Others have contributed drivers for the Amiga, Apple Macintosh, BeOS, NeXT, OS/2, MS-DOS, VMS, and Windows 95/NT. See the README file included with the Mesa distribution for more details.


Last edited by tuubi on 21 April 2024 at 7:27 am UTC
slaapliedje Apr 21
Quoting: tuubi
Quoting: slaapliedjeA lot of the original work on Mesa started on an Amiga...
Are you sure? I don't remember this being the case, and I don't see any mention of Amiga on the project's history page.

EDIT: Found this, written by Mesa's original author here:
QuoteMesa was originally designed for Unix/X11 systems and is still best supported on those systems. All you need is an ANSI C compiler and the X development environment to use Mesa.

Others have contributed drivers for the Amiga, Apple Macintosh, BeOS, NeXT, OS/2, MS-DOS, VMS, and Windows 95/NT. See the README file included with the Mesa distribution for more details.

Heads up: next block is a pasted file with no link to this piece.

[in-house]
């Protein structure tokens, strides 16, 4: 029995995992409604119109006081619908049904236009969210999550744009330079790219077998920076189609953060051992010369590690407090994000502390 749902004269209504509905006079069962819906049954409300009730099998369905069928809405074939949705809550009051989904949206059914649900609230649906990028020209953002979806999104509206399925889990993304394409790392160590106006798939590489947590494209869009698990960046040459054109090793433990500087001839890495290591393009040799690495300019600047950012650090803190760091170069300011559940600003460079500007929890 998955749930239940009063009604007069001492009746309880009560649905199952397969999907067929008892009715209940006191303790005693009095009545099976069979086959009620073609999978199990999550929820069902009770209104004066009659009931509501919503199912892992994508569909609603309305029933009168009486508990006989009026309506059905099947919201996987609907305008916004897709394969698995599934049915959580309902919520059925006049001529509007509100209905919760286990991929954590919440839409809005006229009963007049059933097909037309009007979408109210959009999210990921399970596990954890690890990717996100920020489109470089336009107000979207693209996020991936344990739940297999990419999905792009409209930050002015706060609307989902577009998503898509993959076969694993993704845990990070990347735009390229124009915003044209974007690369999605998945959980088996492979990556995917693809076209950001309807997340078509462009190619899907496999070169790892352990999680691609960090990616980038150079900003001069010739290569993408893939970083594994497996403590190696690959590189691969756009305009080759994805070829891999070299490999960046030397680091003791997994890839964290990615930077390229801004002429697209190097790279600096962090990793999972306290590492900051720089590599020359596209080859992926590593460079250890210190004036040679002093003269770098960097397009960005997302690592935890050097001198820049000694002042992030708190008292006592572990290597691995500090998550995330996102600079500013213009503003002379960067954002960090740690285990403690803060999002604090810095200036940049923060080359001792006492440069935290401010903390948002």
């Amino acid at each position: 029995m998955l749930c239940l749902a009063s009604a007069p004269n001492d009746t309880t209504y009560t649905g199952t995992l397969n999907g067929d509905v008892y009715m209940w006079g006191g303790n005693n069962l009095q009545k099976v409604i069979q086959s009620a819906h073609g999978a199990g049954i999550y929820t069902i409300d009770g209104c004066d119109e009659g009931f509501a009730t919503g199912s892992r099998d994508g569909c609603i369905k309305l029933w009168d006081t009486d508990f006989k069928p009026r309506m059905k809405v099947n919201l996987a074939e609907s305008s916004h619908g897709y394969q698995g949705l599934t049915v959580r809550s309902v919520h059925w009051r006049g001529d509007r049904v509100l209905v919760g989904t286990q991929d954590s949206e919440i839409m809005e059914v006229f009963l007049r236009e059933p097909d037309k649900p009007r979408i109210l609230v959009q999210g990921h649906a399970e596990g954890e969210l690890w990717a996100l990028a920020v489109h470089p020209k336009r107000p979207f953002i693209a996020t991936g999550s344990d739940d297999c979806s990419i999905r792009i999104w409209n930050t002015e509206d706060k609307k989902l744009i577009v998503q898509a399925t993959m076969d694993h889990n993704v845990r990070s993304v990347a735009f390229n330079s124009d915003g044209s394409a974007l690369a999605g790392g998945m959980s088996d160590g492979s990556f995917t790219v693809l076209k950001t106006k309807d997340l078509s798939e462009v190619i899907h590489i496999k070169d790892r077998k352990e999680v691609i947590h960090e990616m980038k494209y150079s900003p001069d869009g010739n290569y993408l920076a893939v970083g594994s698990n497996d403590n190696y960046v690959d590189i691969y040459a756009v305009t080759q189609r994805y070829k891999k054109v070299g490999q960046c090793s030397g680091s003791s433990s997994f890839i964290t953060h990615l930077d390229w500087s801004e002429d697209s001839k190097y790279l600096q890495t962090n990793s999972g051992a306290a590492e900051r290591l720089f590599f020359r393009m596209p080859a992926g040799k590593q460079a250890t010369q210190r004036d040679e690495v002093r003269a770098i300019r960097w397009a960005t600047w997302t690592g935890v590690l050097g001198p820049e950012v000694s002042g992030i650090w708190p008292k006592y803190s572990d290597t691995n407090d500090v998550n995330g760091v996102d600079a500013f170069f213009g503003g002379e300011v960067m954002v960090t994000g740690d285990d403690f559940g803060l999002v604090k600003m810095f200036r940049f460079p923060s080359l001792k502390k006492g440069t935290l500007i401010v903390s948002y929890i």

https://www.cs.nmsu.edu/~joshagam/archive/cs574/1-mesa.html

QuoteThe first attempt at bringing OpenGL to Linux was in the form of Mesa, a software-only OpenGL implementation originally written on the Amiga. Its creator, Brian Paul, needed to use OpenGL on platforms which didn't have ARB members or any commercial OpenGL support, and so he implemented a Free version on his own.

The story I'd read (ages ago) was that he wanted to implement a free version of OpenGL for other Unix systems, as he worked at SGI back then. But didn't have a Unix box at home to work on, so he started writing a software version on the Amiga. Kind of weird that the site doesn't mention that. I'd have to go digging again to see if I can find the full story about it, but it was something along those lines.

Vim is another one that started on the Amiga. Then again, when you start looking at the history of software, you see things like Logic started on the Atari ST, and was later bought by Apple... which they now call Logic Pro... because everything Apple makes needs to be marked with 'Pro.'


Last edited by slaapliedje on 21 April 2024 at 5:46 pm UTC